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How sustainable food production helps to restore our planet’s biodiversity

· 4 Minute Read
Louise Vet

Instead of producing food in a few centralized locations around the world, according to Prof. Dr. Louise Vet, we should invest in localised production that is nature-inclusive. Because at the moment, we are destroying the planet, one species at a time.

Emeritus Professor of Evolutionary Ecology at the Dutch Wageningen University Louise Vet says her biggest worry is not COVID, or even climate change: it is biodiversity loss. At the moment, instead of working together with the natural system that makes it possible for us humans to live on this planet and living off the interest, we are living off the natural capital itself. If we continue living like this, Vet warns, soon there will be nothing left. Luckily, the Professor also offers a viable alternative to this bleak forecast.

We should work on our natural capital and live off the interest

Together for biodiversity

In the Netherlands, there has been a rapid decline in the wealth of animals and plants. Because the decrease in biodiversity has just as much impact above the ground as it does in the soil and below the water surface, not all the loss is visible to the naked eye. But from unicellular organisms to insects and from fish, birds and mammals to trees and plants: we are losing precious species every single day.

Biodiversity is essential for maintaining ecosystems and thus a healthy living environment. Nature organisations, farmers, scientists, banks and companies are aware of this problem and have joined forces. In 2018, 19 parties united in Samen Voor Biodiversiteit (Together for Biodiversity) to work together on the Delta Plan for Biodiversity Restoration. Meanwhile, over a hundred partners and supporters have joined the movement. With only one goal: a more biodiverse Netherlands. Professor Vet is Chair of the organisation.

The approach

The core of the organization’s approach is that everyone can stimulate and appreciate land users – such as nature managers, farmers, governments and private individuals – for their performance that contributes to the recovery of biodiversity. By making these performances unambiguously measurable, rewards can be stacked and positive impacts on biodiversity become tangible. Good monitoring is indispensable, as is cooperation between the various areas in the Netherlands.

Everything is interconnected

Nature areas, agricultural areas, public space and cities are of great importance for biodiversity in the Netherlands, because nature has no sharp boundaries. Just look at the insects that pollinate crops and the meadow birds and butterflies that feel at home in both nature reserves and cities. If all land users in an area start working together, there will be more opportunities for wild plants and animals. For example, via a tiny forest in the city, a wood embankment connecting nature reserves, a herb-rich grassland or a railway embankment full of flowers. Through these types of initiatives, endangered species can recover and nature can better adapt to climate change.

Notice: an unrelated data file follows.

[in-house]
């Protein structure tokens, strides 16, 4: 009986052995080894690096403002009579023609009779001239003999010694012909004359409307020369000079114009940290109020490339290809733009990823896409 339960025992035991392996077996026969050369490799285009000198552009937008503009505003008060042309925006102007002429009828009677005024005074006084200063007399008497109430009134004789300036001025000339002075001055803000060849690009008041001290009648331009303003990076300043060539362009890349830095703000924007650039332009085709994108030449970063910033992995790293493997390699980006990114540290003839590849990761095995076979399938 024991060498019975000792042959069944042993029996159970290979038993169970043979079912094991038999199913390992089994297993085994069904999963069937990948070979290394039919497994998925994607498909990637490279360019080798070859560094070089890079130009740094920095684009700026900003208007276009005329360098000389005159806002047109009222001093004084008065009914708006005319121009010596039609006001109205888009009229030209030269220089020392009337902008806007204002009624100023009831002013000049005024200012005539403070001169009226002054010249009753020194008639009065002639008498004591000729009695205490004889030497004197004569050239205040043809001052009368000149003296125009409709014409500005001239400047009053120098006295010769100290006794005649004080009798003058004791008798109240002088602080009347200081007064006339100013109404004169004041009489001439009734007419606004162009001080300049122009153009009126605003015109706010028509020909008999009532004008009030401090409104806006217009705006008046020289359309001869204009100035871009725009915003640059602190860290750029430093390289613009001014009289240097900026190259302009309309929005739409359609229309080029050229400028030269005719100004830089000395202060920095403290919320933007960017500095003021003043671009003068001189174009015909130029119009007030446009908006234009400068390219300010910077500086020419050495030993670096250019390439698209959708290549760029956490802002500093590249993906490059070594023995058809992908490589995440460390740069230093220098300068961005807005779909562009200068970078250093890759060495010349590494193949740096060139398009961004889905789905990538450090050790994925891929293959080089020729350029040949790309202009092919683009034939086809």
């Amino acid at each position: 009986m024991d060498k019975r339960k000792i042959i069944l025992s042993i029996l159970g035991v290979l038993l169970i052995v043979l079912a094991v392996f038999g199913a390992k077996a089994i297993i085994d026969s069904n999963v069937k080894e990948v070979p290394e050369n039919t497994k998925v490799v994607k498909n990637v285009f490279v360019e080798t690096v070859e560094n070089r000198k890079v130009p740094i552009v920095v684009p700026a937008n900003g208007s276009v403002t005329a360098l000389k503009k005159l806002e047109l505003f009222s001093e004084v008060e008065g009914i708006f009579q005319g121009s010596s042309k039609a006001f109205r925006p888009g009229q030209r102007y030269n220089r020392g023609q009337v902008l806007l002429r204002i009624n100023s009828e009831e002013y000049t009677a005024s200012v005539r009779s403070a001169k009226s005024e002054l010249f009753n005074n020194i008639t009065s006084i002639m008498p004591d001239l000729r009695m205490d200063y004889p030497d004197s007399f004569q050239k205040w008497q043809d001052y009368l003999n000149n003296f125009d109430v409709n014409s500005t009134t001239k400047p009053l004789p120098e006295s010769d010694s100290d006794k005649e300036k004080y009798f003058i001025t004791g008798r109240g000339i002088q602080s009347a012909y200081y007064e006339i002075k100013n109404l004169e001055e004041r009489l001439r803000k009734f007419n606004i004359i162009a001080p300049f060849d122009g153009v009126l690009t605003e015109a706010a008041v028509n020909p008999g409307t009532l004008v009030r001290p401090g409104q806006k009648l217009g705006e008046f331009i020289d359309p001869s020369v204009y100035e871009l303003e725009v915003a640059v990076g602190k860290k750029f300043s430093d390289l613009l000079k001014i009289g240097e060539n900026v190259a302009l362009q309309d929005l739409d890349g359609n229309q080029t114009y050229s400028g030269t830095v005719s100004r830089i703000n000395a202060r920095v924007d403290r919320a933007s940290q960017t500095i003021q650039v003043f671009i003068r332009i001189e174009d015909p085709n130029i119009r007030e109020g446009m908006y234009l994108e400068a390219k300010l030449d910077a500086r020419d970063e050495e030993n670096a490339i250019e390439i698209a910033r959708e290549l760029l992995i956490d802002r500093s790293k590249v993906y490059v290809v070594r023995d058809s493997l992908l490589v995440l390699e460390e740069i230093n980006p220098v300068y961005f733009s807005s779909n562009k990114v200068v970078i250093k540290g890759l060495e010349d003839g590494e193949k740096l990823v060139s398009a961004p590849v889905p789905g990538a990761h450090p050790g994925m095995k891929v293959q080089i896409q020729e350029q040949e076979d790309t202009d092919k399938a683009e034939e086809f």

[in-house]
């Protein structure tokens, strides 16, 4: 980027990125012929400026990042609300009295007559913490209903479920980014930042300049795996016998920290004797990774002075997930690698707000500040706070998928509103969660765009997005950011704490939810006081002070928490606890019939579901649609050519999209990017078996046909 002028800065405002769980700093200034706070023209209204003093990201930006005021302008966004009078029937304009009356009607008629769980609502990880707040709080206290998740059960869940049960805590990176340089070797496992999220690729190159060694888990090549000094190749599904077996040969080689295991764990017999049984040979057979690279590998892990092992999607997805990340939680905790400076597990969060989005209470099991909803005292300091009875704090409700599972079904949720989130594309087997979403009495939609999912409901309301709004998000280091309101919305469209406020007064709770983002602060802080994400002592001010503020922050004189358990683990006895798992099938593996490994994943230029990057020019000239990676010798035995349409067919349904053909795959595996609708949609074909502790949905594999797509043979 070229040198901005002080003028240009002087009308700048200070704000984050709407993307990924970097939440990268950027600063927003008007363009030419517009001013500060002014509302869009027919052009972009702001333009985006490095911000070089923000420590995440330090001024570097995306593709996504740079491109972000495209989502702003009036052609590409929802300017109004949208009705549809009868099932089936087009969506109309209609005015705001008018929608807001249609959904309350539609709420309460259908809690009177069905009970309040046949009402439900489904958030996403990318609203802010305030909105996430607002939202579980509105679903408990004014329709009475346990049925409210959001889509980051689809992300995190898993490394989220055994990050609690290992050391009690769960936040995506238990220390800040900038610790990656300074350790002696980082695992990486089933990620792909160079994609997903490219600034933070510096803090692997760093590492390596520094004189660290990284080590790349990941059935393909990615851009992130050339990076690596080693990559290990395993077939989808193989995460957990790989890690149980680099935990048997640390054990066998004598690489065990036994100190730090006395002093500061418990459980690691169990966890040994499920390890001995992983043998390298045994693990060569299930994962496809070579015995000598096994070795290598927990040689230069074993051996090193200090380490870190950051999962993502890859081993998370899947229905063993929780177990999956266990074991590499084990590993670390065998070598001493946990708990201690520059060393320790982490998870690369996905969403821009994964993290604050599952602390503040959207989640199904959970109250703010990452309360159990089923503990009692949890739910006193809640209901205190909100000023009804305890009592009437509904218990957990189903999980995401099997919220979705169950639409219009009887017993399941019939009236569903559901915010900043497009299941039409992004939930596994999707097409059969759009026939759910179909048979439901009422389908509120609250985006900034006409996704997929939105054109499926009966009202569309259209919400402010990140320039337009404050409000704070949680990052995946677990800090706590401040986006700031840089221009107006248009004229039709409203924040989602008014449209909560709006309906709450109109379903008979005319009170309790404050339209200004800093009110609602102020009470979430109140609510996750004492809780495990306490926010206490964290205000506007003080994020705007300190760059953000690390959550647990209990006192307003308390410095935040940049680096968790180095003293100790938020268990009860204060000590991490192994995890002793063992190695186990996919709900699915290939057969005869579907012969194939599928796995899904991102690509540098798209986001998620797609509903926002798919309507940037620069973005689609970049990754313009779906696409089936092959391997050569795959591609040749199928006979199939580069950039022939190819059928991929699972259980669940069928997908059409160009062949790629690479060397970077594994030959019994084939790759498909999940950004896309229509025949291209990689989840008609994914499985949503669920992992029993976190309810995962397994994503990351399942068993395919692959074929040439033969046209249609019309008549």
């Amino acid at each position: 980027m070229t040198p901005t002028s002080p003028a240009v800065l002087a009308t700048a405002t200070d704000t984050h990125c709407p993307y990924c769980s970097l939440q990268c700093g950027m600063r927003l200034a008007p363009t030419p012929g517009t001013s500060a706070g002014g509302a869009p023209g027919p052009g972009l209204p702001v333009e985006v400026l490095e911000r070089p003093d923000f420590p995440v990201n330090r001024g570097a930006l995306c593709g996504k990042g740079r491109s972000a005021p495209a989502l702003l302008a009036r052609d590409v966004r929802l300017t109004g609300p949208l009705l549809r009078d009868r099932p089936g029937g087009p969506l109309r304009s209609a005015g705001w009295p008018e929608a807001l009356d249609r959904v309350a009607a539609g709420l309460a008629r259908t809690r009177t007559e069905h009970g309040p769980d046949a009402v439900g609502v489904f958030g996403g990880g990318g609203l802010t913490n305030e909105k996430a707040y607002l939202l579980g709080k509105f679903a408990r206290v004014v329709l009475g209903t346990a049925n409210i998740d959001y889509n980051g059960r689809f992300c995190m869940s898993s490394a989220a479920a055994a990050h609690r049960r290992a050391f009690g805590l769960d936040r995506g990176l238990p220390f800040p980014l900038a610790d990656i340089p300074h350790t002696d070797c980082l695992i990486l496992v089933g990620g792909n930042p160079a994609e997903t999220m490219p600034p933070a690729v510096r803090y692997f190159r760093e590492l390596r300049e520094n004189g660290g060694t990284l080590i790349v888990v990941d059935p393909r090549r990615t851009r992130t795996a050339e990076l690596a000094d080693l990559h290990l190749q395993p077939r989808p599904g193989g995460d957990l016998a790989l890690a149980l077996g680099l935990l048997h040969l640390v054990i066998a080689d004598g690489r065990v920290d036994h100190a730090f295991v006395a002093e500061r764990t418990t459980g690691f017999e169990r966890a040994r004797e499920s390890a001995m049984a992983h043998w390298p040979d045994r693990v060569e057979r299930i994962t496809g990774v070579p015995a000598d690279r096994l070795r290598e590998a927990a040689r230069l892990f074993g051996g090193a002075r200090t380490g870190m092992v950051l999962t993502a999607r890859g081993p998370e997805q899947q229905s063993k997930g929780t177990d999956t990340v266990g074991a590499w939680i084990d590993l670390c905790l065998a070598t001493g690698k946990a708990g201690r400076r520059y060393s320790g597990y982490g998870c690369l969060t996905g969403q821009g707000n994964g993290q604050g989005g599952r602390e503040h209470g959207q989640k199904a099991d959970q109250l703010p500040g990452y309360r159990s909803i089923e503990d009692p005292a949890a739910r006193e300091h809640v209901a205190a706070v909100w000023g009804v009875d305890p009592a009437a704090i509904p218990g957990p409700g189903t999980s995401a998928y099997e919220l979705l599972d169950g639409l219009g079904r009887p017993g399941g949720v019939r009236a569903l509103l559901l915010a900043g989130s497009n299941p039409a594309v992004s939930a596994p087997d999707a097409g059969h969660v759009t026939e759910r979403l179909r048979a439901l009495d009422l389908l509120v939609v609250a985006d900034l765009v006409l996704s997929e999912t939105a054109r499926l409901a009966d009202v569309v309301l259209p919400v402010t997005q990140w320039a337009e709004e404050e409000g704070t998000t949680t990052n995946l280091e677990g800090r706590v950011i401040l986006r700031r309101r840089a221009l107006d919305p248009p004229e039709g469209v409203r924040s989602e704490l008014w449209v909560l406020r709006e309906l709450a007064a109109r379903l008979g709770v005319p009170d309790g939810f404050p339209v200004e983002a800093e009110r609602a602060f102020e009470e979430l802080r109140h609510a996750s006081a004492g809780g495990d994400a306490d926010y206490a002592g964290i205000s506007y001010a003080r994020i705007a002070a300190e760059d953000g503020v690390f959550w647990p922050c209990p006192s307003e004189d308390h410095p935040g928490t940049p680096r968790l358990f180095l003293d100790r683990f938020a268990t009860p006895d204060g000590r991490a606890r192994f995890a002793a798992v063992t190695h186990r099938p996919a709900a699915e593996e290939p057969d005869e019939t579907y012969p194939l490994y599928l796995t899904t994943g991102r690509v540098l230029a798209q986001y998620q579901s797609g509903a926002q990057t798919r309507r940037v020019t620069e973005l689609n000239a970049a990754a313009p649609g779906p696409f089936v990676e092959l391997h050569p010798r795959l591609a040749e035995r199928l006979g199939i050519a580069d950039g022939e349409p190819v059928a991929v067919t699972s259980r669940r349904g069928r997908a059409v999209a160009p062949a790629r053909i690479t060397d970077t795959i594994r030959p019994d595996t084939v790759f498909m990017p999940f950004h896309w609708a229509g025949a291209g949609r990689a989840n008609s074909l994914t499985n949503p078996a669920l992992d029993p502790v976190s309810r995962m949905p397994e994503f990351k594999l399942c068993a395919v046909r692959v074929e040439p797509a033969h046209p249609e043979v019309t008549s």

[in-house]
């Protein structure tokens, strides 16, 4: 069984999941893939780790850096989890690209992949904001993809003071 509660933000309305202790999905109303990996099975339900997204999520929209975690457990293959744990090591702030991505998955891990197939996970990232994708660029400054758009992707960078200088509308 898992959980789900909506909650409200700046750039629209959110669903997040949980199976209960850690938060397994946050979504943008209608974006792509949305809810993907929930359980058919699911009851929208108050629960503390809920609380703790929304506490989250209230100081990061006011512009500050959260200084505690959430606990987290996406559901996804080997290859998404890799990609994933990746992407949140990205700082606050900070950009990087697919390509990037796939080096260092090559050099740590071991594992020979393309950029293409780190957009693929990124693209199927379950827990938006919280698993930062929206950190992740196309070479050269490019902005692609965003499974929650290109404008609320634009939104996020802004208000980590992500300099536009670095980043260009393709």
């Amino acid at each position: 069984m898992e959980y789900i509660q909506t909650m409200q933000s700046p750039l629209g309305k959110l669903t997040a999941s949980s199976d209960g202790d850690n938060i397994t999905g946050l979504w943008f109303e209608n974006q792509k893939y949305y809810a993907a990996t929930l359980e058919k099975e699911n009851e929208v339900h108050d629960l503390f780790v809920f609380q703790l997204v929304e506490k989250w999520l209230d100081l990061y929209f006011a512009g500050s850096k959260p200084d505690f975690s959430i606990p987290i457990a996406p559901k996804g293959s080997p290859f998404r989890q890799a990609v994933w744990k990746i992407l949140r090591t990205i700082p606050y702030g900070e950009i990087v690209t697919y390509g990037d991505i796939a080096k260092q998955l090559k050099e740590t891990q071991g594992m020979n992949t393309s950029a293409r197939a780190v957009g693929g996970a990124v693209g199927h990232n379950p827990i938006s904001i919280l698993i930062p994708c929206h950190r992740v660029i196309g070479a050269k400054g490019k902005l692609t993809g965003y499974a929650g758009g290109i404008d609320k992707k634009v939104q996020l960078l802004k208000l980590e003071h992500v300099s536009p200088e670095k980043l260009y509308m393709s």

We cannot do it alone

According to Vet, it is time for the next step. The Delta Plan came about thanks to many people and organisations involved. In order to be successful, parties such as ministries, provinces, water boards and municipalities who can create new policies need to hop on board. But companies, interest groups and private individuals can also contribute.

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About Louise Vet

Louise E.M. Vet is the former director of the Netherlands Institute of Ecology (NIOO), one of the largest institutes of the Royal Netherlands Academy of Arts and Sciences (KNAW), and emeritus professor of Evolutionary Ecology at Wageningen University.

She is a biologist with a broad interest in ecology and evolution of multitrophic interactions. Her research involves chemical, behavioural and molecular ecology of plants and insects in a community context, delivering basic knowledge for the strategic development of sustainable agro-ecosystems that are primarily based on the prevention of pests and diseases (life-support function of biodiversity). She is an elected member of the Royal Netherlands Academy of Arts and Sciences.

Vet was awarded several international prizes for her research (e.g. British Rank Prize for Nutrition) and serves on a diversity of national and international boards and committees. In addition to her professional interest in high quality ecological scientific research, she has a special interest in communicating the importance of ecology to the general public (lectures, columns, media). Vet’s outreach focuses on achieving a positive interaction between ecology and economy.

Source header image: Maartje Geels/